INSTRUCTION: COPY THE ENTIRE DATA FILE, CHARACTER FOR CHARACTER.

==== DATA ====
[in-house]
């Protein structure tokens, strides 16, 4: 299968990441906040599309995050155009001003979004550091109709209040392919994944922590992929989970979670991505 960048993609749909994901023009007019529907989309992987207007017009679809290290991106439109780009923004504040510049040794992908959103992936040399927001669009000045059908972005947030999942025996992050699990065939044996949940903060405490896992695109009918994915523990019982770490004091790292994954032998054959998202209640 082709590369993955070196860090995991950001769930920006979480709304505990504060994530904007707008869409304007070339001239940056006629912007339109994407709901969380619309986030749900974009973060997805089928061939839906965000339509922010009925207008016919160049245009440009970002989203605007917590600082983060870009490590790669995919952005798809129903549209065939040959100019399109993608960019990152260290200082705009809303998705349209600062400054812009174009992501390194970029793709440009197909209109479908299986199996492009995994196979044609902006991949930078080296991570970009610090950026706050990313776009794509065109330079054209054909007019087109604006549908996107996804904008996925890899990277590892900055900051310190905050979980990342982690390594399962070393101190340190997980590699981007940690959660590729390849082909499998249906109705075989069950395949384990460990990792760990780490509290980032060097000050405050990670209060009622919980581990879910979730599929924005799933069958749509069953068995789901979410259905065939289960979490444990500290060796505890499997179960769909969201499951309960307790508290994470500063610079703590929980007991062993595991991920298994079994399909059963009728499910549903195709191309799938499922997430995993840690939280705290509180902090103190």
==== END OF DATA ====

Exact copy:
[in-house]
């Protein structure tokens, strides 16, 4: 299968990441906040599309995050155009001003979004550091109709209040392919994944922590992929989970979670991505 960048993609749909994901023009007019529907989309992987207007017009679809290290991106439109780009923004504040510049040794992908959103992936040399927001669009000045059908972005947030999942025996992050699990065939044996949940903060405490896992695109009918994915523990019982770490004091790292994954032998054959998202209640 082709590369993955070196860090995991950001769930920006979480709304505990504060994530904007707008869409304007070339001239940056006629912007339109994407709901969380619309986030749900974009973060997805089928061939839906965000339509922010009925207008016919160049245009440009970002989203605007917590600082983060870009490590790669995919952005798809129903549209065939040959100019399109993608960019990152260290200082705009809303998705349209600062400054812009174009992501390194970029793709440009197909209109479908299986199996492009995994196979044609902006991949930078080296991570970009610090950026706050990313776009794509065109330079054209054909007019087109604006549908996107996804904008996925890899990277590892900055900051310190905050979980990342982690390594399962070393101190340190997980590699981007940690959660590729390849082909499998249906109705075989069950395949384990460990990792760990780490509290980032060097000050405050990670209060009622919980581990879910979730599929924005799933069958749509069953068995789901979410259905065939289960979490444990500290060796505890499997179960769909969201499951309960307790508290994470500063610079703590929980007991062993595991991920298994079994399909059963009728499910549903195709191309799938499922997430995993840690939280705290509180902090103190």